It’s a futile desire that resembles Heaslop’s rigid preservation of public and personal barriers. He has been in India for some time, certainly longer than his mother, but he cannot surmount its exoticness, remaining forever remote from the real India. He casually describes the proposed picnic as an ‘expedition’, the noun carrying a crass naïveté, but he is partly right, and Mrs. Moore and Adela don pith helmets for their trip. They look like they’re in colonial fancy dress. The local police, British and Indian, wear khaki (itself a Hindi loanword) uniforms and the constant presence of brass bands adds a military air. This is peacetime (for want of a better word) but it is a martial peace.
It’s a contradiction that suits Heaslop, a man on the make who, like so many ‘lower upper middle class’ young men (to borrow Orwell’s system of classification) has chosen the colonies with which to do it. He is a boorish philistine, a man who lives in Chandrapore not because it is India but in spite of it. His callous smirk at Adela as he sentences a man to two months’ hard labour betrays his purposes. He is not dispensing justice, whatever he may say about the matter. The hapless Indian he casts down is merely a vehicle for his reputation. He treats his position as magistrate like a young man approaching a Test Your Strength game on a date to the funfair.
Reasoning why they are in India is beyond the prerogative of most of them. It is a simple fact of existence. The jittery Mahmoud Ali directly challenges college master Cyril Fielding on this. ‘How is England justified in holding India?’ he demands. Tellingly, Fielding’s response ignores the general in favour of the personal. ‘I’m here because I need a job’ he says. For him, India is a source of opportunity and fascination, the Raj merely a convenient means to learn. He is a subtle and intelligent man, a man of letters for whom the world is an education.
The personal is, however, an insufficient explanation. His attempts at befriending Dr Aziz are thwarted, not by any personal enmity between the two men, but by the disparity in their status. Aziz deferentially offers Fielding a ‘spare’ collar stud, lying that he always carries a spare in the face of Fielding’s protests. It brings to mind the instruction to assist the occupation troops in Matthew 5:41.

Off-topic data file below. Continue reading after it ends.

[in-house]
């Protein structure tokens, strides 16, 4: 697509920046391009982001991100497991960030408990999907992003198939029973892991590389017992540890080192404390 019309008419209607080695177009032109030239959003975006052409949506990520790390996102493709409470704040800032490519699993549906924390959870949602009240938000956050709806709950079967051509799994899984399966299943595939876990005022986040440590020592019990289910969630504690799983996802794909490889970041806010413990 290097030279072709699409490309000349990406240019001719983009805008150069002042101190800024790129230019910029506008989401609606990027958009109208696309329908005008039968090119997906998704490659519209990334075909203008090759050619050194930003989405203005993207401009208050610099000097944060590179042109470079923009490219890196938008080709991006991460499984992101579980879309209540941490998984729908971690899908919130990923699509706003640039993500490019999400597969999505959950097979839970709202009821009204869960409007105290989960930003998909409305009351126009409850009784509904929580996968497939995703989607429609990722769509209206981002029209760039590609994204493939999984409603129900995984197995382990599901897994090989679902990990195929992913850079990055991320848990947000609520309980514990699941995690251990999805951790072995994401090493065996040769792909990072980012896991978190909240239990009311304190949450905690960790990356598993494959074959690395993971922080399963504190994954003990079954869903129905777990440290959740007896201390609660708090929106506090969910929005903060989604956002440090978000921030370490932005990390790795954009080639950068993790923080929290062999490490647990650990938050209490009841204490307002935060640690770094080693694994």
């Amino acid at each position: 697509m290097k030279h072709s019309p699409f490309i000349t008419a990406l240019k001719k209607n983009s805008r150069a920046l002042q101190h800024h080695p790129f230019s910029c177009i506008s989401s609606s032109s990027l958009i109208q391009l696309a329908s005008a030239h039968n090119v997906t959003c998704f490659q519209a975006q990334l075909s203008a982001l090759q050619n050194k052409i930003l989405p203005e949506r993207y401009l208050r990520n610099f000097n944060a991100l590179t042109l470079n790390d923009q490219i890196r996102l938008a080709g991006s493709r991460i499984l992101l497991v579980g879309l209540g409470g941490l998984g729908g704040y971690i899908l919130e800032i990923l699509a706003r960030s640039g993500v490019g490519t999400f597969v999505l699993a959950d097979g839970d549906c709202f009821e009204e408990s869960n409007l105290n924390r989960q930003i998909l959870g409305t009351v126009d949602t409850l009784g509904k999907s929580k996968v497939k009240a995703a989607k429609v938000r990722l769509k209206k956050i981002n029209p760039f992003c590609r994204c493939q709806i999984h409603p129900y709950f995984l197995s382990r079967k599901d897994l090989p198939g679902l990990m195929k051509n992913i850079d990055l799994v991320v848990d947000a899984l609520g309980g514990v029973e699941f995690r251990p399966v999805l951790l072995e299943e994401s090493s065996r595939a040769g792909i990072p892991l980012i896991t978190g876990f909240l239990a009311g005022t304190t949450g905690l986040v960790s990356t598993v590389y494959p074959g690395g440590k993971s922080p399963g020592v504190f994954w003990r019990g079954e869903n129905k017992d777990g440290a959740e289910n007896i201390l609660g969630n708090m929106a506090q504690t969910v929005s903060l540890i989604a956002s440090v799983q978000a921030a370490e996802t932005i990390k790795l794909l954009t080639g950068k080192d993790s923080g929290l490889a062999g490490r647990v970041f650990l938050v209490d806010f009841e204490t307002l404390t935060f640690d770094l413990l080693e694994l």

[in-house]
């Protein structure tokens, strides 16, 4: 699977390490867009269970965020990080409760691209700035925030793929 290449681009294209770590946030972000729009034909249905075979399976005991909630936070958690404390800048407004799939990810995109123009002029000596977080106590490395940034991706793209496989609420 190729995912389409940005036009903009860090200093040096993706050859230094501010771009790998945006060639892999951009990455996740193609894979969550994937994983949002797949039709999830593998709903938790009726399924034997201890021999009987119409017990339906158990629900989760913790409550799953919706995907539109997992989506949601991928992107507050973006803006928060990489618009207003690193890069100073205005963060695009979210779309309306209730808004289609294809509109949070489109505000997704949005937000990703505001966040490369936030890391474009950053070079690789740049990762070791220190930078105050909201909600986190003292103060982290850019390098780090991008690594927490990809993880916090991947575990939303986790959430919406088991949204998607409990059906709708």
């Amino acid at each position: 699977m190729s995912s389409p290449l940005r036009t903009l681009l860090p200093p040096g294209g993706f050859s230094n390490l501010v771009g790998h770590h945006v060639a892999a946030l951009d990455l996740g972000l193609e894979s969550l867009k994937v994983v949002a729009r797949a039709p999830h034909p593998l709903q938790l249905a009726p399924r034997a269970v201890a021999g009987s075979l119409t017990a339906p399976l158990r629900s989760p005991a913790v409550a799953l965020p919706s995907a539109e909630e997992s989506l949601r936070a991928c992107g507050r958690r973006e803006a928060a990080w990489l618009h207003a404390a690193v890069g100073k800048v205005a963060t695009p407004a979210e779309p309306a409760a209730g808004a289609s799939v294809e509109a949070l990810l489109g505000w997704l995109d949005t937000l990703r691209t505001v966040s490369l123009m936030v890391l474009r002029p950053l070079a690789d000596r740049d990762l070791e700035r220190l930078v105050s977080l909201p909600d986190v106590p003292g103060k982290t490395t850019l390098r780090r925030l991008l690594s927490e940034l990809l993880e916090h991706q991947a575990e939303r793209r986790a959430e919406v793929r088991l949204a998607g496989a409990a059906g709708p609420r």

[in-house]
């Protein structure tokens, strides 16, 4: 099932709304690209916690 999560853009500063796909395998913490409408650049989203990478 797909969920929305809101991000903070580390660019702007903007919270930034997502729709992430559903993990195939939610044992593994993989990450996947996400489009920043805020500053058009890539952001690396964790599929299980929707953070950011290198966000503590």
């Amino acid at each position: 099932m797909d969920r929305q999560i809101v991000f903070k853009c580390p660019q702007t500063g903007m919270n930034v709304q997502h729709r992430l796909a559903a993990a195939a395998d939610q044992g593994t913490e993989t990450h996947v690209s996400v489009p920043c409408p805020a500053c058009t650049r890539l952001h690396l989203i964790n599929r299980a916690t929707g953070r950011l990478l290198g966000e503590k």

The problem is a public one. The characters may give it different names, or attribute it different mechanisms, but it’s all the same. Following Aziz’s arrest, Ronnie and Mrs Moore talk of ‘the machine’, a thing that must run its course. The Brahmin Hindu professor Godbole (played, for some insane reason, by Alec Guinness in brownface) relaxes in the certainty of fate. For him, Dr. Aziz’s destiny has already been decided and there is no point worrying about it. For the English magistrate and his colleagues, the outcome is also a fait accompli, albeit for rather different reasons.
They may differ in their philosophies but they’re all victims of fate, or the machinery or whatever. The larger fact of the matter is the Raj itself, and by further extension, the entire Empire. The ease with which Fielding drops in and out of Indian company is not merely testament to his own easy-going open-mindedness (a fact made explicit by his frequent semi-public ablutions) but also of the extent to which British rule has continued. The conversations between the Indians and the British take place in English. Even the culturally adaptive Fielding, who has a few words of Hindi, is spoken to in English.
They are in thrall to their institutions, whether they be the English legal system in the case of Heaslop, of English-led colleges for Fielding, or the larger institution of the British Raj itself. They are all victims of the machine.